• Ministry of Foreign Affairs of the People's Republic of China, "The Taiwan Question and Reunification of China," August 1993, www.fmprc.gov.cn.
  • Arms Control Association, "Worldwide Ballistic Missile Inventories," May 2002, www.armscontrol.org.
  • NTI: China Profiles Missile Page, www.nti.org.
  • Michael D. Swaine and Loren H. Runyon, "Ballistic Missiles and Missile Defense in Asia," The National Bureau of Asian Research, NBR Analysis, Vol. 13, No. 3, 2002, www.nbr.org.
  • Evan S. Medeiros, "Ballistic Missile Defense and Northeast Asian Security: Views from Washington, Beijing, and Tokyo," Center for Nonproliferation Studies, Monterey Institute of International Studies, April 2001, http://cns.miis.edu.
  • "Ballistic Missile Defense (BMD) in Northeast Asia: An Annotated Chronology, 1990-Present," Center for Nonproliferation Studies, Monterey Institute of International Studies, July 2002, http://cns.miis.edu.
  • David Albright and Corey Gay, "Taiwan: Nuclear Nightmare Averted," Bulletin of Atomic Scientists, Vol. 54, No. 1, January/February 1998, www.bullatomsci.org.
  • Government Information Office, "Cross-Strait Relations: Public Opinion Polls," The Republic of China Yearbook—Taiwan 2002, July 2002, www.gio.gov.tw.
  • Phillip C. Saunders, "Project Strait Talk: Security and Stability in the Taiwan Strait," Center for Nonproliferation Studies, Monterey Institute of International Studies, July 27, 2000, http://cns.miis.edu.
  • Michael D. Swaine and James Mulvenon, "Taiwan's Foreign and Defense Policies: Features and Determinants," RAND, 2001, www.rand.org.
  • Michael O'Hanlon, "Can China Conquer Taiwan?" International Security, Fall 2000, www.brook.edu.
  • Damon Bristow, "The Military Balance Across the Taiwan Strait: Does China have the Edge?," Division of Strategic and International Studies, Taiwan Research Institute, June 3, 2000, www.dsis.org.tw.
  • Haley Chang, "Heritage Foundation Director Advises on Defense," Taiwan Security Research, January 12, 2002, www.taiwansecurity.org.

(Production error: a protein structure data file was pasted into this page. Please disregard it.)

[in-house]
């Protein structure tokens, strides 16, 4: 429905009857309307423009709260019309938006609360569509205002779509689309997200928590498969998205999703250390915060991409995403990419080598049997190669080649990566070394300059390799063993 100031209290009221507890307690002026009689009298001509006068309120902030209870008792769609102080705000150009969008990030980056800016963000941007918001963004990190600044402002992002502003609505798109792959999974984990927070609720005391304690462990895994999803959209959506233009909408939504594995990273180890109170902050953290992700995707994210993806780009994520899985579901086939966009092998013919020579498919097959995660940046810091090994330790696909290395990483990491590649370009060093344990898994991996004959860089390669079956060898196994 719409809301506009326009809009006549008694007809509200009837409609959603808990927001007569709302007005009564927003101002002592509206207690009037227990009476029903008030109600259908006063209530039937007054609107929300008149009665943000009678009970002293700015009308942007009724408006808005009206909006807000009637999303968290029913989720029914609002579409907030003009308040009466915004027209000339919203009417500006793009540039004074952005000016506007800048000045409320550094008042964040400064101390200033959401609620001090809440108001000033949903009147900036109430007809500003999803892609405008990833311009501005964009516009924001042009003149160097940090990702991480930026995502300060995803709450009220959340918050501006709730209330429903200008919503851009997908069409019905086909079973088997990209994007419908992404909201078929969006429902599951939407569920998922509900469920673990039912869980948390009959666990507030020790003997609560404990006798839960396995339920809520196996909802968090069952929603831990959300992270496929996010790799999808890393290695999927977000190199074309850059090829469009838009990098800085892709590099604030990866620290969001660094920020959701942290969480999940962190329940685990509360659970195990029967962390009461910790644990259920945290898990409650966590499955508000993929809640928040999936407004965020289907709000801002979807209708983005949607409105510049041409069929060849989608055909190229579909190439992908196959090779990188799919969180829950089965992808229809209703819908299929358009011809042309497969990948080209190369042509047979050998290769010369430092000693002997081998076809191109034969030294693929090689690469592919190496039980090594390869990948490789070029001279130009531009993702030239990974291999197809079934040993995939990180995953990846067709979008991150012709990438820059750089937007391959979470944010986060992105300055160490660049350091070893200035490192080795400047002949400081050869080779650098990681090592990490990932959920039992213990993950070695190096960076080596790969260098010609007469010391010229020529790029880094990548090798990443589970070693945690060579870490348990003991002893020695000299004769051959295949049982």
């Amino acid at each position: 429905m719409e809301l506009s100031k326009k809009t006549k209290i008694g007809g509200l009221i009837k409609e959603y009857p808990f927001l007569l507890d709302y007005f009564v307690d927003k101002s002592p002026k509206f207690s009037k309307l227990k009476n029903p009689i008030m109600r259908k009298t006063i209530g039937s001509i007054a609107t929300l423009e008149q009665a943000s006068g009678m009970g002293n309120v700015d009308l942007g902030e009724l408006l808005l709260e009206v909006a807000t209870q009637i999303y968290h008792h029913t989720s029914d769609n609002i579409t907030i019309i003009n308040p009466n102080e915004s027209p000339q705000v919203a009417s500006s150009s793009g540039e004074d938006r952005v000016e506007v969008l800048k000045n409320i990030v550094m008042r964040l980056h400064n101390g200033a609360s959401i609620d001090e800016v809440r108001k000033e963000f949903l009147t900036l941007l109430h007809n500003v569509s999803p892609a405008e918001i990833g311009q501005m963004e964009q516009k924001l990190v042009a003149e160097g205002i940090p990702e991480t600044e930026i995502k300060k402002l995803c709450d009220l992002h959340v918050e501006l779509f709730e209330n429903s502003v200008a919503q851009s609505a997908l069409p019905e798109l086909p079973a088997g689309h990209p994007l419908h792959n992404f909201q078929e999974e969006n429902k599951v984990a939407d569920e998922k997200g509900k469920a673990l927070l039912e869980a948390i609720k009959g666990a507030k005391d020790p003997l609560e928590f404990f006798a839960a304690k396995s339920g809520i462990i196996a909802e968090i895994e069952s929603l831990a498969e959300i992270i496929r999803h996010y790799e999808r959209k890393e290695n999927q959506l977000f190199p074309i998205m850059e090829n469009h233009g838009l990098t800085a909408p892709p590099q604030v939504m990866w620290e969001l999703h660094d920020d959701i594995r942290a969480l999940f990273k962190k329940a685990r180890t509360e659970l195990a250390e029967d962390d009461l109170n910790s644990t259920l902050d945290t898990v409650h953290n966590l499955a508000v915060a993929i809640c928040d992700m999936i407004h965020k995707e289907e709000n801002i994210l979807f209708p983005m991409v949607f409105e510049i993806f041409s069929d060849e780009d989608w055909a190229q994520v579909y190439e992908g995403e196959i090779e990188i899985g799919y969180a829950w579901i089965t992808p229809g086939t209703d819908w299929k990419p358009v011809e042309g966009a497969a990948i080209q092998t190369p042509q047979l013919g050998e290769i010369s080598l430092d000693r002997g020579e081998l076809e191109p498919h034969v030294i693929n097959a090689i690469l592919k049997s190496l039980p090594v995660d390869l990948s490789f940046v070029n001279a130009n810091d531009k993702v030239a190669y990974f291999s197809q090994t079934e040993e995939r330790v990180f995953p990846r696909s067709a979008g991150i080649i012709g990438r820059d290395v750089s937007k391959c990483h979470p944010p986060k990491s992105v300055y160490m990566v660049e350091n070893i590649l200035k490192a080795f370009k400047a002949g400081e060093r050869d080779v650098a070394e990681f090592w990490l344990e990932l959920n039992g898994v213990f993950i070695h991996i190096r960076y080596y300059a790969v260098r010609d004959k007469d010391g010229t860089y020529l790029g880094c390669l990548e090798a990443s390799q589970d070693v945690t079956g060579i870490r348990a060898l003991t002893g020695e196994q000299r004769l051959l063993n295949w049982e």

• Colonel Douglas McCready, "Crisis Deterrence in the Taiwan Strait," USAWC Strategy, U.S. Army War College, www.fletcher.tufts.edu.
  • Taiwan Security Research, www.taiwansecurity.org.

Sources:

[1] China could also use longer-range DF-21 missiles against Taiwan. The term Dong Feng (East Wind) refers to China's domestic ballistic missile arsenal, while M designators refer to export versions of the same missiles. The DF-11/M-11 has a 300 km range with an 800 kg payload; the DF-15/M-9 has a 600 km range with a 500 kg payload. For more information on China's ballistic missile capabilities, please refer to the China Profile's Missile Page; Secretary of Defense, "Annual Report on the Military of the People's Republic of China," Report to Congress Pursuant to the FY2000 National Defense Authorization Act, 2002, www.defenselink.mil
[2] Government Information Office, "Cross-Strait Relations: Public Opinion Polls," The Republic of China Yearbook—Taiwan 2002, July 2002, www.gio.gov.tw; Michael D. Swaine and James Mulvenon, "Taiwan's Foreign and Defense Policies: Features and Determinants," RAND, 2001, www.rand.org.
[3] For the official policy, see the Ministry of National Defense, R.O.C., "2002 ROC National Defense Report," July 2002, www.mnd.gov.tw.
[4] Arms Control Association, "Worldwide Ballistic Missile Inventories," May 2002, www.armscontrol.org; Michael D. Swaine and Loren H. Runyon, "Ballistic Missiles and Missile Defense in Asia," The National Bureau of Asian Research, NBR Analysis, Vol. 13, No. 3, 2002, www.nbr.org.
[5] Gang Bian, "PLA Capable of Foiling Taiwan Attacks on Dam," Beijing China Daily (Hong Kong Edition), September 2, 2002, FBIS CPP20020902000039; "China Upgrades Defense of Beijing, Shanghai and Hong Kong," China Times, August 14, 2002, http://news.chinatimes.com.
[6] David Albright and Corey Gay, "Taiwan: Nuclear Nightmare Averted," Bulletin of Atomic Scientists, Vol. 54, No. 1, January/February 1998, www.bullatomsci.org.
[7] Phillip C. Saunders, "Project Strait Talk: Security and Stability in the Taiwan Strait," Center for Nonproliferation Studies, Monterey Institute of International Studies, July 27, 2000, http://cns.miis.edu.
[8] Secretary of Defense, "Annual Report on the Military of the People's Republic of China," Report to Congress Pursuant to the FY2000 National Defense Authorization Act, 2002, www.defenselink.mil.
[9] "Bush vows 'whatever it takes' to defend Taiwan," CNN.com, April 25, 2001; Brian Hsu, "Budget for defense hits 8-year low," Taipei Times, September 4, 2002, www.taipeitimes.com.
[10] Brian Hsu, "Budget for defense hits 8-year low," Taipei Times, September 4, 2002, www.taipeitimes.com.

October 1, 2002
About

Lora Saalman and Phillip Saunders analyze Taiwan's potential military and political responses to a Chinese missile attack.

Authors
Lora Saalman

Center for Nonproliferation Studies

Phillip Saunders

Director, East Asia Nonproliferation Program, Center for Nonproliferation Studies

This material is produced independently for NTI by the James Martin Center for Nonproliferation Studies at the Middlebury Institute of International Studies at Monterey and does not necessarily reflect the opinions of and has not been independently verified by NTI or its directors, officers, employees, or agents. Copyright 2017.